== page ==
Understanding Pelvic Organ Prolapse

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Pelvic organ prolapse happens when the muscles and tissues supporting your pelvic organs (the uterus, bladder, or rectum) become weak or loose. This allows one or more of these organs to drop or press into or out of your vagina. You may be embarrassed to talk about it with your doctor, but don’t be. You won’t be the first! POP is fairly common. And it’s treatable.

What Are the Symptoms?

The most common symptom of POP is the pressure you feel during physical activity. Urogynecologist Dr. William Rush explains:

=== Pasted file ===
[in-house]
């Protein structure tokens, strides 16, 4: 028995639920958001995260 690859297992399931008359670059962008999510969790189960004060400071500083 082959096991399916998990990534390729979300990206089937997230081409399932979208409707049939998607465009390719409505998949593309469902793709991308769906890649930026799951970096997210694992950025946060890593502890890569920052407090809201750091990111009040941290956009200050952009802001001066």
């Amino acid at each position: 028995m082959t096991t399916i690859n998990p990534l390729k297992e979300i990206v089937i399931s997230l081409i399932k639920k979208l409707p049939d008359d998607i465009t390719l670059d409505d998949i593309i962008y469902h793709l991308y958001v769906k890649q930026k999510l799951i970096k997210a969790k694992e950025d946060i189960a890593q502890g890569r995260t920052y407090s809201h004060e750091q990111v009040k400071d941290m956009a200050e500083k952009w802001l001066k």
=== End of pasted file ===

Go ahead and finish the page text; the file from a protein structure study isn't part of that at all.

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Who Gets POP? Who Doesn’t?

Genetics plays a role in your risk of getting POP. But there are other reasons why you may get POP. Dr. Rush explains:

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Is There Anything I Can Do To Prevent POP?

Can you prevent POP or keep it from getting worse? It’s a common question, says Dr. Rush.  Here’s what you can do:

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If you have (or think you have) POP, don’t be concerned that it’s a sign of something else happening. “Pelvic organ prolapse is rarely an indication of something else,” says Dr. Rush. If you have it, you likely will have urinary leakage or may be unable to empty your bladder, he says. But there’s no reason to be concerned that POP is a sign of other problems. 

Learn about treatment options for POP.

It's easy to get the care you need.

See a Premier Physician Network provider near you.